Today’s Nobel Prize awarded jointly to François Englert and Peter W. Higgs “for the theoretical discovery of a mechanism that contributes to our understanding of the origin of mass of subatomic particles, and which recently was confirmed through the discovery of the predicted fundamental particle, by the ATLAS and CMS experiments at CERN’s Large Hadron Collider”.
Oscar Stål is one of the OKC fellows working at the Cosmology, Particle astrophysics and String theory group (CoPS) since August 2012. He is doing his second postdoc and his filed of interest is particle physics phenomenology. He is Swedish and studied both as undergraduate and for his PhD at Uppsala University, before moving to Hamburg.
Do you care about computing? Probably not, probably you are happy just knowing that all your stuff just works. But what “Does work” actually means? Let me try to give you a few reasons why you should actually care… and why it matters. Last week I was at the CHEP conference where the latest and greatest news of computing in high energy nuclear and particle physics were discussed.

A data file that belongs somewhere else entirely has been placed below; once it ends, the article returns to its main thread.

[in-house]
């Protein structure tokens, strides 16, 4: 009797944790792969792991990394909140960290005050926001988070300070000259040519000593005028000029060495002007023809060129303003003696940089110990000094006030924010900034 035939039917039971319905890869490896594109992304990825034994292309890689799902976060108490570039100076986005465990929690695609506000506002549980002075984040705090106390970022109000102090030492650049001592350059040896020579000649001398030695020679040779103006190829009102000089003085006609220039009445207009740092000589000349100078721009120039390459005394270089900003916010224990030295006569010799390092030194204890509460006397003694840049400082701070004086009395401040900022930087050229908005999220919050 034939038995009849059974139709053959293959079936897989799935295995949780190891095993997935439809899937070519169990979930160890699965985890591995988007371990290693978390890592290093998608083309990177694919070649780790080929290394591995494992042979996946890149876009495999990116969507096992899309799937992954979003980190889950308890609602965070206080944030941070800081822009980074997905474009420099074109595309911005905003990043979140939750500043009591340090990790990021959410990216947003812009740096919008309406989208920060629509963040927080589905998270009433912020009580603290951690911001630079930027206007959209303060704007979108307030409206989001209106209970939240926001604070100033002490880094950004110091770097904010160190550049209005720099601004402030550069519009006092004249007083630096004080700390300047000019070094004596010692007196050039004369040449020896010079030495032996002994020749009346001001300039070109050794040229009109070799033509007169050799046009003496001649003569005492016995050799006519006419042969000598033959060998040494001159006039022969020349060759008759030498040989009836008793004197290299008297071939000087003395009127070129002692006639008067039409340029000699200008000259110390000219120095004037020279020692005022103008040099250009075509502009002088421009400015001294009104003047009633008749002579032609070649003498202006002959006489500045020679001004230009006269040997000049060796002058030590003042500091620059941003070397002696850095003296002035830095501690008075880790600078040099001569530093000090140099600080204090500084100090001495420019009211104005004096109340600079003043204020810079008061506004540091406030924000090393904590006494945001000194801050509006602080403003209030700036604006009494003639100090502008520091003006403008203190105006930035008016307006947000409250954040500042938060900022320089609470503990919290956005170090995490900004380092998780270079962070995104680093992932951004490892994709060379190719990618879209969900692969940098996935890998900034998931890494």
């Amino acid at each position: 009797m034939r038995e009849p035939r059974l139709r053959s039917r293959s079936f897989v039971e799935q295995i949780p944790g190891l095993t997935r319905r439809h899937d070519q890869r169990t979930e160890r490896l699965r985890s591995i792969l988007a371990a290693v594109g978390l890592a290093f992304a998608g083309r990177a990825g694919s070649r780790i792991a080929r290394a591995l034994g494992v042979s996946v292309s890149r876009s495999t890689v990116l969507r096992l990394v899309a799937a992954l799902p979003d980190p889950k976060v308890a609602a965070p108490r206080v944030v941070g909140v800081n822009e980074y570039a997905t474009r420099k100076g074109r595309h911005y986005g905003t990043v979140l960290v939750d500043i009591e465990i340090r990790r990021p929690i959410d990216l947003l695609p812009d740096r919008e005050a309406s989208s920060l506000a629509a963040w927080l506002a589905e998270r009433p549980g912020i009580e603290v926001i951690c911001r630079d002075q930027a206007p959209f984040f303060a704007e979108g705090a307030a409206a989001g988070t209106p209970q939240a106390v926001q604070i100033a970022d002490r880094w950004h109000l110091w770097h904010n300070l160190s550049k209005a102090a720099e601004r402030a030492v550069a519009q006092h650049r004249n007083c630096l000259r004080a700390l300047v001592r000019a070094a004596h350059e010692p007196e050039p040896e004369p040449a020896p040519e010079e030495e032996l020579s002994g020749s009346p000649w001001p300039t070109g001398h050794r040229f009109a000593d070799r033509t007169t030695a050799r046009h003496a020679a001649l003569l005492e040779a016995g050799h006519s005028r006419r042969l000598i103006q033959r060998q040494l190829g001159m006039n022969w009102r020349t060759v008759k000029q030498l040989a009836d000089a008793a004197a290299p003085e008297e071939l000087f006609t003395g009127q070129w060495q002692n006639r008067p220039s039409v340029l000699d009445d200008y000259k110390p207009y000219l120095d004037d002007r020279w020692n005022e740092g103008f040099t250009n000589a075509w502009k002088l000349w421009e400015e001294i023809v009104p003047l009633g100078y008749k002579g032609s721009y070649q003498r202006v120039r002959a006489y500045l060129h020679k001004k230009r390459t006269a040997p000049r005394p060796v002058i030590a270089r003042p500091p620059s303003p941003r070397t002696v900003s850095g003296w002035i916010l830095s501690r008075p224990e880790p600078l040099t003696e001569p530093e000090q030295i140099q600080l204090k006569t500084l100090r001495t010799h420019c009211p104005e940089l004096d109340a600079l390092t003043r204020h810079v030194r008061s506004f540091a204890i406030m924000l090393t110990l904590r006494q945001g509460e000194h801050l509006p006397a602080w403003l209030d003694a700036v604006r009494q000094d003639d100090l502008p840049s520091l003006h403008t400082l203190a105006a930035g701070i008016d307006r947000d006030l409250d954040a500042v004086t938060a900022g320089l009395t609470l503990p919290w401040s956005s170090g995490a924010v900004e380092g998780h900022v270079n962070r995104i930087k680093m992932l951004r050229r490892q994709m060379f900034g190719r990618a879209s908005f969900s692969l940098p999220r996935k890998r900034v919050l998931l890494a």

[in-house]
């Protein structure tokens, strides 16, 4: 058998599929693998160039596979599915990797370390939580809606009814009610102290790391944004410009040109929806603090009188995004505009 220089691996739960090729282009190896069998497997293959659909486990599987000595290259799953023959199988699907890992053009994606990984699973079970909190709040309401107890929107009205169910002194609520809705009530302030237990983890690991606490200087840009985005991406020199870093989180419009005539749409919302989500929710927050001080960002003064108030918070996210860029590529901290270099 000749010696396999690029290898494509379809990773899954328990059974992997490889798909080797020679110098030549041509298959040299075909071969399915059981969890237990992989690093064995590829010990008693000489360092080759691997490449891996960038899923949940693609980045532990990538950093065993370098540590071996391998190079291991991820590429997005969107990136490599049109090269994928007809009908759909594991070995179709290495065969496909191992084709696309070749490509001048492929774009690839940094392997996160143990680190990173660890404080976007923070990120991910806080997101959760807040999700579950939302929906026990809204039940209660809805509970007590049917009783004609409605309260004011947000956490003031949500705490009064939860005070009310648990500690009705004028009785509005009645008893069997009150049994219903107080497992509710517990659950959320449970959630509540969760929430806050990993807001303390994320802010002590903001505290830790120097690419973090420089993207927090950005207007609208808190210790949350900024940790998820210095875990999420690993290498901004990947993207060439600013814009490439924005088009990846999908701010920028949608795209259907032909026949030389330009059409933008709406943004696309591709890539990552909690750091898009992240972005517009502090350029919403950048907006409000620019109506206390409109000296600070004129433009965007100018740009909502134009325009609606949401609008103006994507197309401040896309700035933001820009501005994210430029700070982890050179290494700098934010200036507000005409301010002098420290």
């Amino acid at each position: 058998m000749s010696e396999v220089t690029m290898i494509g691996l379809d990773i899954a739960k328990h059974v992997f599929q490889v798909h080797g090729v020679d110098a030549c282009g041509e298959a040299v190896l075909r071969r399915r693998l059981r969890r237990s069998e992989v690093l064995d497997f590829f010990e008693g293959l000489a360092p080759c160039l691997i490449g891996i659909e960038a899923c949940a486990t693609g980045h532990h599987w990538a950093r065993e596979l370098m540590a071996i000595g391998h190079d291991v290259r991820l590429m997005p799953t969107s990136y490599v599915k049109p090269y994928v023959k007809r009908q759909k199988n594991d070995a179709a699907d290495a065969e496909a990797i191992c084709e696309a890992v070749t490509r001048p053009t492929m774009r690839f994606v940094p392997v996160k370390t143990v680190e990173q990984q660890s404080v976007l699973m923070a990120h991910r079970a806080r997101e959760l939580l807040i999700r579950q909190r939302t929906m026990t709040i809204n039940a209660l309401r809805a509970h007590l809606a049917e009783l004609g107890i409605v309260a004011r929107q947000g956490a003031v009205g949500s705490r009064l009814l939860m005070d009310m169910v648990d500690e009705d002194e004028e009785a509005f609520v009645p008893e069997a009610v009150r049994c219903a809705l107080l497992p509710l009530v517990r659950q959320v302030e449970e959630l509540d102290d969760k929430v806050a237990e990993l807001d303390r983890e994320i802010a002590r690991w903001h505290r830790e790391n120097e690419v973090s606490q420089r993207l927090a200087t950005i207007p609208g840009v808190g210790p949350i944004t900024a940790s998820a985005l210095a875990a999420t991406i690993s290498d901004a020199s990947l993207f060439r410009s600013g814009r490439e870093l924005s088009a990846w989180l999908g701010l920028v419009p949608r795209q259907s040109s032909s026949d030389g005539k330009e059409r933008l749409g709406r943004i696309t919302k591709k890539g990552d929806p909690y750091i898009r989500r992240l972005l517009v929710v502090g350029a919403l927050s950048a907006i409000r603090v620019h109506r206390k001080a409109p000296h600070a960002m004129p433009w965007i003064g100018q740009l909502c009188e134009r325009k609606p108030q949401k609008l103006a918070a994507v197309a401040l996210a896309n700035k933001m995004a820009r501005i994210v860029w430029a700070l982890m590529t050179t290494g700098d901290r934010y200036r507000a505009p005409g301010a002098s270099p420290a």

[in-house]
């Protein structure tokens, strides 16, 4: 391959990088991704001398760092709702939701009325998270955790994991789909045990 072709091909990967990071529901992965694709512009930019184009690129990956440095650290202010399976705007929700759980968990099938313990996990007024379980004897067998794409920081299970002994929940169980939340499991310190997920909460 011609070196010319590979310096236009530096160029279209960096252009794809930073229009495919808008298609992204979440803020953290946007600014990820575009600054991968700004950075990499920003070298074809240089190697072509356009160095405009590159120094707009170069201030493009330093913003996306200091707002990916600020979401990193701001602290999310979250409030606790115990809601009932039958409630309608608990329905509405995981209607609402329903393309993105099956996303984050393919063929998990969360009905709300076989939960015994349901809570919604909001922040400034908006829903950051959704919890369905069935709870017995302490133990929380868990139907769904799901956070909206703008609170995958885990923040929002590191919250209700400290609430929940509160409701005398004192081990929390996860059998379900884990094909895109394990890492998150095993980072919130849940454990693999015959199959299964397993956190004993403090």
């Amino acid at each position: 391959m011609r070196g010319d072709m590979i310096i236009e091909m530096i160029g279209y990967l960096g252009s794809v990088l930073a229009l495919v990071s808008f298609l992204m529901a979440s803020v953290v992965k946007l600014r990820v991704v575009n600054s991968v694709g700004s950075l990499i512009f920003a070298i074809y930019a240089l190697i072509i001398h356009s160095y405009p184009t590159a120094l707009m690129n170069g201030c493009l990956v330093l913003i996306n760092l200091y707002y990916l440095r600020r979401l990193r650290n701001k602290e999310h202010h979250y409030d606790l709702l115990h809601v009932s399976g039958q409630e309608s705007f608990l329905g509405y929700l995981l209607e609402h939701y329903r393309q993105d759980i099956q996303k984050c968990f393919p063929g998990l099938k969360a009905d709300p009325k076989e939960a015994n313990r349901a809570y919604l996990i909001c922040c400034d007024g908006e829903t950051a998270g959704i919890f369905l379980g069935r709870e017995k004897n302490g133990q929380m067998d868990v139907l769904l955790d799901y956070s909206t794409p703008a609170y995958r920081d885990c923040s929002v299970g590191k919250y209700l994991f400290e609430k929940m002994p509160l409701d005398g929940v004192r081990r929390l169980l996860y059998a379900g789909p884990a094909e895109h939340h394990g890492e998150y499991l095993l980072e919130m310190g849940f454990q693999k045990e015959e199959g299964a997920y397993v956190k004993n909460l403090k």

The ATLAS experiment has almost completed the analysis of the first 2 inverse femtobarns(*) of data provided by the Large Hadron Collider (LHC) until July this year.
On the forefront of the search for the Higgs boson, ATLAS and CMS, two of the LHC experiments aimed at measuring the Higgs boson signal, did not detect any signal excess so far.
Abram Krislock is a postdoc at the Oskar Klein Centre. He started working with Joakim Edsjö on Dark Matter just a couple of months ago. Let’s hear from him how things are going for him.
From a particle physicist point of view the search for dark matter is just the search for yet another exotic particle. But the search for a possible dark matter candidate in particle physics experiments has definitely a special place on a par with the search for the famous Higgs boson.